It was at AWP, not Seattle or LA, but the one in between—I think Minneapolis? It’s hard to pin down locations and years with AWP which seems to never either begin or end but simply exist in an alternate dimension of books and bruised egos all brutally illuminated by fluorescent lighting. I’ve been to so many AWPs and my overwhelming sense of it is that I will never miss the opportunity to go but also that I’m done with it. Ugh. AWP. I never want to be there. I wish I was there right now.
Maybe you’ve been to AWP, maybe you haven’t, but you’ve likely been to some gathering in which everyone present is pretty damn knowledgeable about the topic on the table. You know what that’s like—the posturing, the insecurity. And so it’s a deep relief at the end of the day to step back, to refuse to take another goddamn minute of it seriously.
There we were at the hotel bar. It’s possible that I’m the one who raised the topic of dinosaur erotica. It’s possible that someone else did, but either way, we spent much of the evening dramatically reading aloud the jacket descriptions of every title we could find. The best of them (a dedicated scientist leads a team of experts in the development of a time machine that will let her live out her dream of bedding half-a-dozen dinosaur species) is one I can’t find anymore. Maybe the author pulled it in a fit of shame. It’s too bad. There was a gleeful camp to that one that I admired.
Actually, there’s a good bit about the genre that I admire. There’s the naming of female desires—subversive. The dehumanization of the desired male—subversive. And of course, the alliteration in the titles. Not subversive, but still a thing I like.
My good friend was writing a lot of formal poetry at the time, and I tried talking her into dinosaur erotica poems. Ha ha! she said. I brought it up a second time months later. Ha ha! she said again. I tried talking other people into writing these poems. I wanted them desperately. I can’t explain why.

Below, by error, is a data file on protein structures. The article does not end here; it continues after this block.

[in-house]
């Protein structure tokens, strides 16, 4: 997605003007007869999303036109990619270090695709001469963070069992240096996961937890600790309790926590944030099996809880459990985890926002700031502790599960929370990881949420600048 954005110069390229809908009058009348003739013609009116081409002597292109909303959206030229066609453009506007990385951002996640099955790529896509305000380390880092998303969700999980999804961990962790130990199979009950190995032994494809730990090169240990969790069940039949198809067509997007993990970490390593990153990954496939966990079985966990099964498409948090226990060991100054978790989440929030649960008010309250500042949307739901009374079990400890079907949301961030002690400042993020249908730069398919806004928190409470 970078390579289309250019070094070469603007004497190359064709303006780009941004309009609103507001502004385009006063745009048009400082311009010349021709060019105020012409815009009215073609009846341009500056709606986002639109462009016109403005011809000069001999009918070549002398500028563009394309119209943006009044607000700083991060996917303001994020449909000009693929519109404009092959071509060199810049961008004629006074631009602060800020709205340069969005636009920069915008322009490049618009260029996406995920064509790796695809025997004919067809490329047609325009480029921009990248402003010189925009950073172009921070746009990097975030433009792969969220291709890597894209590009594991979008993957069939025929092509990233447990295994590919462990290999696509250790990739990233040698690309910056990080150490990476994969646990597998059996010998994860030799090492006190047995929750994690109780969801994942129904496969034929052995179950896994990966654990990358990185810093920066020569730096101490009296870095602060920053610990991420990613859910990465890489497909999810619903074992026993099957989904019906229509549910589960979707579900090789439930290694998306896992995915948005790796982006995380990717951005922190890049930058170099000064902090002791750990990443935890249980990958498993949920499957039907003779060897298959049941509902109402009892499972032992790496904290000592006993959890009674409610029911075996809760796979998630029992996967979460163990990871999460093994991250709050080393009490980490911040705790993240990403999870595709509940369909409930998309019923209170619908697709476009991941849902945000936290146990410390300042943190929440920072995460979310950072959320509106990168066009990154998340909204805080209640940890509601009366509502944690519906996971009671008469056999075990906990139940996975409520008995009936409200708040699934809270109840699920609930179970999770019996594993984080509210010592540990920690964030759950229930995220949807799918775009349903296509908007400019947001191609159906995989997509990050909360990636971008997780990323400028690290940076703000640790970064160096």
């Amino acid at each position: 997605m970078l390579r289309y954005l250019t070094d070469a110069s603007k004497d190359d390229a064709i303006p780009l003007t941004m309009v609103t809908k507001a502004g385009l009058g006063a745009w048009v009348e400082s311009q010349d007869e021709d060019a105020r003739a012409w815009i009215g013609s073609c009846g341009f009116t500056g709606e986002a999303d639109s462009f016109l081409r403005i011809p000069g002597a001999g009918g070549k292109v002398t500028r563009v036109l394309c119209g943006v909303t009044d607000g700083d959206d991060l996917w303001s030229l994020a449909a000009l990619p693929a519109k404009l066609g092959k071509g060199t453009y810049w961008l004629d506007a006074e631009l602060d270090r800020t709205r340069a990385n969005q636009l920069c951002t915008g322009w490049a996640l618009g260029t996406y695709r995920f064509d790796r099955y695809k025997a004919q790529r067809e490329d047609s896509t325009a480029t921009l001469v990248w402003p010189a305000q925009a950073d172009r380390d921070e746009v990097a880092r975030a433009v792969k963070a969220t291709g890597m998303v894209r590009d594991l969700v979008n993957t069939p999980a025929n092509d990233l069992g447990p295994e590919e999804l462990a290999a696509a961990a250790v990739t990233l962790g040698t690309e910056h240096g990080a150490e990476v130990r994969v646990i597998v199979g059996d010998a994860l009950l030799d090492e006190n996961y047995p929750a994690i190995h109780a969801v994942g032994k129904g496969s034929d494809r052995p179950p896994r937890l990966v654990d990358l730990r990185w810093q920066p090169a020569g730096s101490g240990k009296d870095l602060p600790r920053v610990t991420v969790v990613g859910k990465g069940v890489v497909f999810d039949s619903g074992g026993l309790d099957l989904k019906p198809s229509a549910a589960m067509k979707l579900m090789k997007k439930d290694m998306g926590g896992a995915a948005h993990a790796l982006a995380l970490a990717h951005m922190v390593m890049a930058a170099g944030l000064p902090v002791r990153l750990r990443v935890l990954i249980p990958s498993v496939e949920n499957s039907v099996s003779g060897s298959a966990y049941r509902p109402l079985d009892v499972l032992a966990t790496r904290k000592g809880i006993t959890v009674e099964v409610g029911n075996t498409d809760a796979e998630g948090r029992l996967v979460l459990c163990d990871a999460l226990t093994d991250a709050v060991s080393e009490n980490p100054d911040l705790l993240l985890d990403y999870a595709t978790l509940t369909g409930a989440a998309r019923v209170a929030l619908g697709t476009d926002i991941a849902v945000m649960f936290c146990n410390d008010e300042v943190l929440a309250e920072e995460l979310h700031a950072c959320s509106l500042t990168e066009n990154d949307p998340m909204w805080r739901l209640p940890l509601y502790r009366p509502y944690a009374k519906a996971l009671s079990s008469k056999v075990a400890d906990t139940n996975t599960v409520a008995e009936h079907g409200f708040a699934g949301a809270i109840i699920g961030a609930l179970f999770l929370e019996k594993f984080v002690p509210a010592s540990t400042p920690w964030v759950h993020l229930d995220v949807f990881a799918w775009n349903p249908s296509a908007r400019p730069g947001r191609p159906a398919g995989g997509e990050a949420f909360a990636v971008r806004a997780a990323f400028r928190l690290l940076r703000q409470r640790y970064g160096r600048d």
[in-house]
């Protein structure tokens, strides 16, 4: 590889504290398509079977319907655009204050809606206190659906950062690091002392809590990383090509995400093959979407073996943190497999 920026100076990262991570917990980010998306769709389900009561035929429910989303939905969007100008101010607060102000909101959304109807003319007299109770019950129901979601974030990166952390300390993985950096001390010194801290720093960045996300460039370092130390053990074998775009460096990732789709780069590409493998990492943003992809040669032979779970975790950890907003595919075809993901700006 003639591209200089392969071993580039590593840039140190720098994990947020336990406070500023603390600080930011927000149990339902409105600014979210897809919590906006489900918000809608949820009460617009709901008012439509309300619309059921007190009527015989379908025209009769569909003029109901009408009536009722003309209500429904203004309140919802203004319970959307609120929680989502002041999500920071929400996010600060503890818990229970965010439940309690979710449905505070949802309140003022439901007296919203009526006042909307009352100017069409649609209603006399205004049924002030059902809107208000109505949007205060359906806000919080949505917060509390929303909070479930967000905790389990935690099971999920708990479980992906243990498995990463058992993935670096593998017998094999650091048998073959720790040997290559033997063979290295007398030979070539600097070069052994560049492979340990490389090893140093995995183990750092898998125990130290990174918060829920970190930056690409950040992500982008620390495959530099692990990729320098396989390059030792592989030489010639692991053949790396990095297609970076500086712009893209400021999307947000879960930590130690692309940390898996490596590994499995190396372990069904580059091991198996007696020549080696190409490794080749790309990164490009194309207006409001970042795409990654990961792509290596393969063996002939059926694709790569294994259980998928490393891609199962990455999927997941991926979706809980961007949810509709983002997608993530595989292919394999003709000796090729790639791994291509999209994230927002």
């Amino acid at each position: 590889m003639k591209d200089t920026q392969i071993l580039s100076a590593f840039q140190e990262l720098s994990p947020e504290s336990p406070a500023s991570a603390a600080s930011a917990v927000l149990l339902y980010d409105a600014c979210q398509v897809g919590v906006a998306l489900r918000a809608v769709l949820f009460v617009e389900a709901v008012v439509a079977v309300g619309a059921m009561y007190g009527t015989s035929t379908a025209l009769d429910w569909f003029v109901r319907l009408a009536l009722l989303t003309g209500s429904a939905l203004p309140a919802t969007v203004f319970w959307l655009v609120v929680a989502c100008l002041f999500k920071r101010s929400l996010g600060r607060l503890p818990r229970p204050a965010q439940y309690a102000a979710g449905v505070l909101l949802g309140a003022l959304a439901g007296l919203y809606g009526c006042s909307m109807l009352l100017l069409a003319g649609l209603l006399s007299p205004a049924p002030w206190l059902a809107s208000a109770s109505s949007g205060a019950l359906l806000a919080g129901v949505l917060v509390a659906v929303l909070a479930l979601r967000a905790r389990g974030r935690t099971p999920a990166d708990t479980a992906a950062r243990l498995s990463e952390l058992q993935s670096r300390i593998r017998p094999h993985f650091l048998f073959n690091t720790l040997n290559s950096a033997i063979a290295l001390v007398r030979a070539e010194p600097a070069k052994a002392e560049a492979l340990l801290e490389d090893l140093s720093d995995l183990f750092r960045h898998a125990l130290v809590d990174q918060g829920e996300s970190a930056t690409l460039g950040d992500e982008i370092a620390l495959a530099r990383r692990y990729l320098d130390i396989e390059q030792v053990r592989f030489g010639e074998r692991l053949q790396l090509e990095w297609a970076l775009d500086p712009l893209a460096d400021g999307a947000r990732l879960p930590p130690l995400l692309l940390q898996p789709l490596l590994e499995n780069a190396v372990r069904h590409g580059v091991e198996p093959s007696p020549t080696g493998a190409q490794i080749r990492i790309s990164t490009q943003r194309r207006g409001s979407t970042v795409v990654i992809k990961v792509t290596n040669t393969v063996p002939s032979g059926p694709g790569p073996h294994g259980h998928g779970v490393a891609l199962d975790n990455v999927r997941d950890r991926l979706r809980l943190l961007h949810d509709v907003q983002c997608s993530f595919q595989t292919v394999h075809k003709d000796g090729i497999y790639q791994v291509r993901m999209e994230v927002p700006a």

A few weeks ago, I was talking with my creative writing students about how hard it is to get started, how much I like projects. Whether it’s a novel or a thematic collection of stories or poems, the beauty of working on a book is that you don’t really have to face the blank page for a long time.
But now I’m between, I said. I’m a little jealous of you guys for writing; I don’t have anything to write this week.
But didn’t I have any ideas? they asked.
No. No, I didn’t. I most certainly did not. Except… I mean I do kind of want to write a heroic crown of dinosaur erotica sonnets. But that’s sort of…Do you guys know what a heroic crown is?
Back up, they said. We don’t know what dinosaur erotica is.
Anyway, I made a promise and then had to keep it. I like the idea of keeping promises and while I am stupidly, unfathomably busy right now, I think I can promise one sonnet a week. I can’t think of a reason not to just give them to you here. Maybe we’ll start tomorrow.